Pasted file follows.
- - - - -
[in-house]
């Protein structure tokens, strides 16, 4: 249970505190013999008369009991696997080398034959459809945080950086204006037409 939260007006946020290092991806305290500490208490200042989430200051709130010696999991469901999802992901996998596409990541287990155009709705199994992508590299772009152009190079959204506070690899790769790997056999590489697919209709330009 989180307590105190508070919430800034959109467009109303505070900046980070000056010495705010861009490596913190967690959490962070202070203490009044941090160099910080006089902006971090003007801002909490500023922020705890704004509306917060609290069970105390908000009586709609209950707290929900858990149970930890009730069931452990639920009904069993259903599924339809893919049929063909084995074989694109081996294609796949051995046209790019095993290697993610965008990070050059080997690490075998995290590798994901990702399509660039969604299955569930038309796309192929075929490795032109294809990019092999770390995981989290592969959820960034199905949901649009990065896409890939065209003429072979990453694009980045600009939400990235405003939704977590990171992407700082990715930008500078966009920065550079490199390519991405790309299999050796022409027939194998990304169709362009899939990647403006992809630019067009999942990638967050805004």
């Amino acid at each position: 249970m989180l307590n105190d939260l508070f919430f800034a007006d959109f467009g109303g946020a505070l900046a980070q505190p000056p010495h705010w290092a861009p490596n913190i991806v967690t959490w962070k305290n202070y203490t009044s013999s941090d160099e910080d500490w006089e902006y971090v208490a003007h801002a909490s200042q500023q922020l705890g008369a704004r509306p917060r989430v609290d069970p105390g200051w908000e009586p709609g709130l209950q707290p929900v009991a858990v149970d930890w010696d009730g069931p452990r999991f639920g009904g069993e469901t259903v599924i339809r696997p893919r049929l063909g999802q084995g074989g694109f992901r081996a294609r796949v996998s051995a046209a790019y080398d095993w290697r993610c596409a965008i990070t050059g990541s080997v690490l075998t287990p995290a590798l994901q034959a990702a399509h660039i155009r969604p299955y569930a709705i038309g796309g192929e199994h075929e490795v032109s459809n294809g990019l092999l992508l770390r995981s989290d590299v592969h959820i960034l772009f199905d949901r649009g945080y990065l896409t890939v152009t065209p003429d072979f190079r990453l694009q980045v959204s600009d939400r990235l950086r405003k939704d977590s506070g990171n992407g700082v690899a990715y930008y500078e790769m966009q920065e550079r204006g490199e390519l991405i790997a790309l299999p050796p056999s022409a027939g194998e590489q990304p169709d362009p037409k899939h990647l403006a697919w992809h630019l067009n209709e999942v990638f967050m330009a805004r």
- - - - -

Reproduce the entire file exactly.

[in-house]
């Protein structure tokens, strides 16, 4: 249970505190013999008369009991696997080398034959459809945080950086204006037409 939260007006946020290092991806305290500490208490200042989430200051709130010696999991469901999802992901996998596409990541287990155009709705199994992508590299772009152009190079959204506070690899790769790997056999590489697919209709330009 989180307590105190508070919430800034959109467009109303505070900046980070000056010495705010861009490596913190967690959490962070202070203490009044941090160099910080006089902006971090003007801002909490500023922020705890704004509306917060609290069970105390908000009586709609209950707290929900858990149970930890009730069931452990639920009904069993259903599924339809893919049929063909084995074989694109081996294609796949051995046209790019095993290697993610965008990070050059080997690490075998995290590798994901990702399509660039969604299955569930038309796309192929075929490795032109294809990019092999770390995981989290592969959820960034199905949901649009990065896409890939065209003429072979990453694009980045600009939400990235405003939704977590990171992407700082990715930008500078966009920065550079490199390519991405790309299999050796022409027939194998990304169709362009899939990647403006992809630019067009999942990638967050805004």
């Amino acid at each position: 249970m989180l307590n105190d939260l508070f919430f800034a007006d959109f467009g109303g946020a505070l900046a980070q505190p000056p010495h705010w290092a861009p490596n913190i991806v967690t959490w962070k305290n202070y203490t009044s013999s941090d160099e910080d500490w006089e902006y971090v208490a003007h801002a909490s200042q500023q922020l705890g008369a704004r509306p917060r989430v609290d069970p105390g200051w908000e009586p709609g709130l209950q707290p929900v009991a858990v149970d930890w010696d009730g069931p452990r999991f639920g009904g069993e469901t259903v599924i339809r696997p893919r049929l063909g999802q084995g074989g694109f992901r081996a294609r796949v996998s051995a046209a790019y080398d095993w290697r993610c596409a965008i990070t050059g990541s080997v690490l075998t287990p995290a590798l994901q034959a990702a399509h660039i155009r969604p299955y569930a709705i038309g796309g192929e199994h075929e490795v032109s459809n294809g990019l092999l992508l770390r995981s989290d590299v592969h959820i960034l772009f199905d949901r649009g945080y990065l896409t890939v152009t065209p003429d072979f190079r990453l694009q980045v959204s600009d939400r990235l950086r405003k939704d977590s506070g990171n992407g700082v690899a990715y930008y500078e790769m966009q920065e550079r204006g490199e390519l991405i790997a790309l299999p050796p056999s022409a027939g194998e590489q990304p169709d362009p037409k899939h990647l403006a697919w992809h630019l067009n209709e999942v990638f967050m330009a805004r």